Graphical interfaces are driven by user events—mouse clicks and keystrokes. However, a running application can also receive events that don’t originate from the user interface: packets arriving over a network interface, periodic timers firing, an input device being plugged into a USB port, or a CD being inserted into an attached drive. In an object-oriented world, both types of events eventually result in a message being sent to an object in your application, as depicted in Figure 8.1. This chapter focuses on events—both user- and program-generated—and how, as a programmer, you intercept, handle, and coordinate them in Cocoa.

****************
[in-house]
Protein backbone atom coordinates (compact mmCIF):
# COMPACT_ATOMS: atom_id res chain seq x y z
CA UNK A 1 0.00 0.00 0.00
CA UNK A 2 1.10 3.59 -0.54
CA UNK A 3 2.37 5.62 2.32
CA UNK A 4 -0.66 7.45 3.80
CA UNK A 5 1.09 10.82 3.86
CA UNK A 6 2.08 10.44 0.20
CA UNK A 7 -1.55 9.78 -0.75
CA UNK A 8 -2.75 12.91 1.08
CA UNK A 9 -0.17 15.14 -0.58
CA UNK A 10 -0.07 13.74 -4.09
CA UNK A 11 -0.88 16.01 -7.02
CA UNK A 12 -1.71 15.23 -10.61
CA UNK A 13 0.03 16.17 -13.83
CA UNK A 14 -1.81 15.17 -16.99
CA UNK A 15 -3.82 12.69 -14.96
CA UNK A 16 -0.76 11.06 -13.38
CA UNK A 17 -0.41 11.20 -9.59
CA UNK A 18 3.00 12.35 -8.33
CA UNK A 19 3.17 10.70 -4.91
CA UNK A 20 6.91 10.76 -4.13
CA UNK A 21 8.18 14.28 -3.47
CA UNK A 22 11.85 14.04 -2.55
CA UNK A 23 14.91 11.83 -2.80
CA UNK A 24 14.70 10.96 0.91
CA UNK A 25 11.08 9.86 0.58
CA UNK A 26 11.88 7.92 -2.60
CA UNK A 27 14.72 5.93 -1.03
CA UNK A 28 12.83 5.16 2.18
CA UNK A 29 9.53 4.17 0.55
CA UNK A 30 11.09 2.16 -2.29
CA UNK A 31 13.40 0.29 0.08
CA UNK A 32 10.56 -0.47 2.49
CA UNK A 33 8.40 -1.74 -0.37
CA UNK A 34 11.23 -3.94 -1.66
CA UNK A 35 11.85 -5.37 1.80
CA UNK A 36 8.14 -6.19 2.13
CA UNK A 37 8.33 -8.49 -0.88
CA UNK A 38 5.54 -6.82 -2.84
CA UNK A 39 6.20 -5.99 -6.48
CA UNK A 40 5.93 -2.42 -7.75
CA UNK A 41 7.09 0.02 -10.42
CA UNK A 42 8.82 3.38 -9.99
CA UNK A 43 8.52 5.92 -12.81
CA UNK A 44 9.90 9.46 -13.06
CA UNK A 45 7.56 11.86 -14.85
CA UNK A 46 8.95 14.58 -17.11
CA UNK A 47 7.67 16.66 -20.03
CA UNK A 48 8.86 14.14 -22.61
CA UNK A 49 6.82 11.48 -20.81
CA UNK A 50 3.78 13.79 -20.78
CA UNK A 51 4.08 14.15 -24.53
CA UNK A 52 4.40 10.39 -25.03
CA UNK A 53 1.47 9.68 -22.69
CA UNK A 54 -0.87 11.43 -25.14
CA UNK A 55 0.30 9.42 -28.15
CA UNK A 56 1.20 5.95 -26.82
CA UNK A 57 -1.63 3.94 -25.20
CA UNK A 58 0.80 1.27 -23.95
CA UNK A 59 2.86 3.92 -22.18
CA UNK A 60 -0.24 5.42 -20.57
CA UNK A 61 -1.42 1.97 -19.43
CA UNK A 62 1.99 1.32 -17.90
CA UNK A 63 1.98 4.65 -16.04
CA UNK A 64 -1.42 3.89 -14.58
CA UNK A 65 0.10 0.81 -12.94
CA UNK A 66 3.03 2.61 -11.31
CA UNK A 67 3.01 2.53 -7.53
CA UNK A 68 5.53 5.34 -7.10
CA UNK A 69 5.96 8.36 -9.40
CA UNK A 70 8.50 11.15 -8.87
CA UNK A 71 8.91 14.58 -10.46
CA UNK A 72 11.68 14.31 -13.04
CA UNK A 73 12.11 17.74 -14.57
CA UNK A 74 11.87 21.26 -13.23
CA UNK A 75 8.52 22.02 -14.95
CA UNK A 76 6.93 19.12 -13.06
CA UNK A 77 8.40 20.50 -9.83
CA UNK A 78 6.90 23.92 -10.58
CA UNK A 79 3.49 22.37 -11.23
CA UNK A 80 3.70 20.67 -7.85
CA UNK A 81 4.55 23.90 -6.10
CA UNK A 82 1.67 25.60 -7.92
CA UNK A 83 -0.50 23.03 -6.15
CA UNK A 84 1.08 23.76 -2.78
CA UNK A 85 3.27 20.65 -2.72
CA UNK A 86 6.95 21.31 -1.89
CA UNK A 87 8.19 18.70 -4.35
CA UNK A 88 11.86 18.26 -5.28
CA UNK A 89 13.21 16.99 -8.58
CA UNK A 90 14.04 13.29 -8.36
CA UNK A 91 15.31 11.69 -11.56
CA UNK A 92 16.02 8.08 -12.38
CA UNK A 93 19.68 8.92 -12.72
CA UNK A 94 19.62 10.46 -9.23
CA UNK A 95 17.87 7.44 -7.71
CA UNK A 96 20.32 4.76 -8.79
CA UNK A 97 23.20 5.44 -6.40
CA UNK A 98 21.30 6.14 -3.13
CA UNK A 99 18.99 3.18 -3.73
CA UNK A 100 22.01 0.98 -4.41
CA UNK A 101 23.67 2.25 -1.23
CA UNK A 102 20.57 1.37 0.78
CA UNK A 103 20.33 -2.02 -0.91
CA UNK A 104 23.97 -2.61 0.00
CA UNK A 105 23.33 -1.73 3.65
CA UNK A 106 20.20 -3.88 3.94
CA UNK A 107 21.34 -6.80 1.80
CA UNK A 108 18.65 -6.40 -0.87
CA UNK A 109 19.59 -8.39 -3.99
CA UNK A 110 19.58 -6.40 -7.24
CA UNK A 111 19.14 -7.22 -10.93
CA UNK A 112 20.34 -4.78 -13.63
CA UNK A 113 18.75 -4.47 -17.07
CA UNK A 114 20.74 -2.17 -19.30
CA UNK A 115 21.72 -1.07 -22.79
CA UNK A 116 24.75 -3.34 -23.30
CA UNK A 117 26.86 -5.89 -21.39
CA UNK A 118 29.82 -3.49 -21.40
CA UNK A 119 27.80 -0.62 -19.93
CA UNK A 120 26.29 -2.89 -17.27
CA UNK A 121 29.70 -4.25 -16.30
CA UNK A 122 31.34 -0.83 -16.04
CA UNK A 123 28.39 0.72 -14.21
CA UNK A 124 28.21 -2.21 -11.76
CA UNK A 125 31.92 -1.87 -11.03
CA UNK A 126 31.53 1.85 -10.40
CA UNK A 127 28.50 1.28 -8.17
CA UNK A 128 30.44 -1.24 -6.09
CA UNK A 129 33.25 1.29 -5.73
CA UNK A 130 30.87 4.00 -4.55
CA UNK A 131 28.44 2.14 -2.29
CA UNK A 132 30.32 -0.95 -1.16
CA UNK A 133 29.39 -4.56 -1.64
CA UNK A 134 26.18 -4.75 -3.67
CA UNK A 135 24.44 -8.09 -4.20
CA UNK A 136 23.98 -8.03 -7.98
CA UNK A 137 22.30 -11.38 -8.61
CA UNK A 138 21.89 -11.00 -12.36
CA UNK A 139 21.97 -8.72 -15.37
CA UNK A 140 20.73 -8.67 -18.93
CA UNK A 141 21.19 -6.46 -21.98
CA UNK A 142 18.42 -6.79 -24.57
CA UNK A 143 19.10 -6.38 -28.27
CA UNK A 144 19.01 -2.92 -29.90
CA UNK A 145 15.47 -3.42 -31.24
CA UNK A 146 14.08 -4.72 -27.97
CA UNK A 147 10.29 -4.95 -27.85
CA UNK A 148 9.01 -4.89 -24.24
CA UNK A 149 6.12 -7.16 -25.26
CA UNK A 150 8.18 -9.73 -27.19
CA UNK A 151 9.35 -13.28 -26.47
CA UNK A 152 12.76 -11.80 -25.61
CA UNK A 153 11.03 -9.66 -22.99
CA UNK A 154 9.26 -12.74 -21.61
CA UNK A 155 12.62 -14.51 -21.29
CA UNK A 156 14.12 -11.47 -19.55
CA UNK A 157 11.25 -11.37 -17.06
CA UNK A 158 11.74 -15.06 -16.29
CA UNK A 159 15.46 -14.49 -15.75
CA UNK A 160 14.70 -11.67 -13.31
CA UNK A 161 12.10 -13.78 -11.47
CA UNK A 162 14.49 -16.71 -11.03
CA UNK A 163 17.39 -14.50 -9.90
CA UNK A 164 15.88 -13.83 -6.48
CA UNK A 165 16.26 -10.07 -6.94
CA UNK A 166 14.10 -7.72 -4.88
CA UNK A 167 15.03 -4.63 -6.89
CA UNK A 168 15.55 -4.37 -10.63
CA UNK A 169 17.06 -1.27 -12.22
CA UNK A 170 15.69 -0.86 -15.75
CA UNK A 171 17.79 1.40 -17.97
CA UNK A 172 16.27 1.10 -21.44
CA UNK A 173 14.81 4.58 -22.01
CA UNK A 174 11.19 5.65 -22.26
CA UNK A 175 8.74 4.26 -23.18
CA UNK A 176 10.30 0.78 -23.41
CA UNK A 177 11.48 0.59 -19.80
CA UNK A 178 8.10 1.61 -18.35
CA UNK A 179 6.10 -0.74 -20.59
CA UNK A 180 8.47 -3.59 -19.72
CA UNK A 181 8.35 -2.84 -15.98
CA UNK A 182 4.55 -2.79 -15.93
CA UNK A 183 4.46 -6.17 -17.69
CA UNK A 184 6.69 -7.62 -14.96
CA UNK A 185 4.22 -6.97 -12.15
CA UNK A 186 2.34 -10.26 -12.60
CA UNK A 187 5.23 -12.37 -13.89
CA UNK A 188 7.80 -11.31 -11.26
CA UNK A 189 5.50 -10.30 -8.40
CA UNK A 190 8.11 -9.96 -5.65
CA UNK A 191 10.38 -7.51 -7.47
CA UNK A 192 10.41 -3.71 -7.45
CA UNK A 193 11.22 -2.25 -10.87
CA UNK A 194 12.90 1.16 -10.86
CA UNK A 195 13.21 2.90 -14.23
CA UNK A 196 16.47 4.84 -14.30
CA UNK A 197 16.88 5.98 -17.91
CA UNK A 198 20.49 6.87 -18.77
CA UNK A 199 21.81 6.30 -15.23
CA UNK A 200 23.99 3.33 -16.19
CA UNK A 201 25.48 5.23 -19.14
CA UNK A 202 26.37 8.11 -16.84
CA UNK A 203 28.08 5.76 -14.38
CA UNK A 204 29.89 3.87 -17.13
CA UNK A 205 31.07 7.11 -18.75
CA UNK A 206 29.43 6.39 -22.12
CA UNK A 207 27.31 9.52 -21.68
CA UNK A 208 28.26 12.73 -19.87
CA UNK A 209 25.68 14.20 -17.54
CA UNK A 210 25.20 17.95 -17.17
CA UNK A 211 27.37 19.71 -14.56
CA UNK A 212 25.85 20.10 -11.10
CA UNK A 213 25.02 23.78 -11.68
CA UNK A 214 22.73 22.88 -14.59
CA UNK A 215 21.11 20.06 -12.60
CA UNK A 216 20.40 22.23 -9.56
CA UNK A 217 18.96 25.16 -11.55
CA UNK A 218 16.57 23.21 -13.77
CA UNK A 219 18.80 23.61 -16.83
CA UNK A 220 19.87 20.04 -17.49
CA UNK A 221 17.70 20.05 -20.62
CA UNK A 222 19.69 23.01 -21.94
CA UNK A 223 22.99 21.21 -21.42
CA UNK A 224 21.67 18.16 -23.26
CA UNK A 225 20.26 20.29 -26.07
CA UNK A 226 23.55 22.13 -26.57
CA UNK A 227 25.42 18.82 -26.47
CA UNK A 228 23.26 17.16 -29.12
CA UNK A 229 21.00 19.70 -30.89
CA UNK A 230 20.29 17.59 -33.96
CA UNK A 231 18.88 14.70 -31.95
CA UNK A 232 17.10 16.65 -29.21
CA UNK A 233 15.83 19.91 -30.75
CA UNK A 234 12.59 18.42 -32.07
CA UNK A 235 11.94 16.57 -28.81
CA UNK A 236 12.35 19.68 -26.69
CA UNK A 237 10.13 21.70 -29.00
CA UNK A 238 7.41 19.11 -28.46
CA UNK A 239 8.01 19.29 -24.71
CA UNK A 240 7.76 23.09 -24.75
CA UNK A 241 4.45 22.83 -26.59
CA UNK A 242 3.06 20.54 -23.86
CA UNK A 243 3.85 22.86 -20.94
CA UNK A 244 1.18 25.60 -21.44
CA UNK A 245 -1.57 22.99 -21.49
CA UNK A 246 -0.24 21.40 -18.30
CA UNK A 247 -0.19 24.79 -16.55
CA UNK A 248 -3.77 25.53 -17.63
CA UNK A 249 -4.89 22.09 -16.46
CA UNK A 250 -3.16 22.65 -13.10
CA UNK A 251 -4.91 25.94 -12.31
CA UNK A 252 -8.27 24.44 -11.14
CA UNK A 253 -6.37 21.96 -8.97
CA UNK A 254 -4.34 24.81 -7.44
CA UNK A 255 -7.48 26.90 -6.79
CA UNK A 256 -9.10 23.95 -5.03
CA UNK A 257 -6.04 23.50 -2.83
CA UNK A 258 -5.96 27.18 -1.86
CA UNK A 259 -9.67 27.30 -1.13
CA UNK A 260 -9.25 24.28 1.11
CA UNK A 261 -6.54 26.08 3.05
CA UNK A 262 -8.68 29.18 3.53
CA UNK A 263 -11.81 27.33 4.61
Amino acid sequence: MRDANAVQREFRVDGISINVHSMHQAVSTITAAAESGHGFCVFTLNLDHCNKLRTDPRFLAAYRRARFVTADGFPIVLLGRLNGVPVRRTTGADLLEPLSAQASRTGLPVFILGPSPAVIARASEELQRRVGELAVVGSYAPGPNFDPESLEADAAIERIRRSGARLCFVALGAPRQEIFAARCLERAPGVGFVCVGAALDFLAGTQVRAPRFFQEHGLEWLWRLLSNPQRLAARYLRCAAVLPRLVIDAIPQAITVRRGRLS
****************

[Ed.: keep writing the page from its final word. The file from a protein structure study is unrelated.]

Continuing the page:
Figure 8-1. A Cocoa application receiving events
In this section you’ll explore the structure of a Cocoa application from a user-event-handling perspective. You’ll learn about the classes in the core program framework and delve into topics such as the view hierarchy, the event cycle, and the responder chain. Later you’ll build a simple application that responds to a user’s mouse click by drawing a colored dot in the application’s window.
Four classes are at the core of a running application: NSResponder, NSWindow, NSView, and NSApplication (Figure 8.2). Each class plays a critical role in the two primary activities of an application: drawing the user interface and responding ...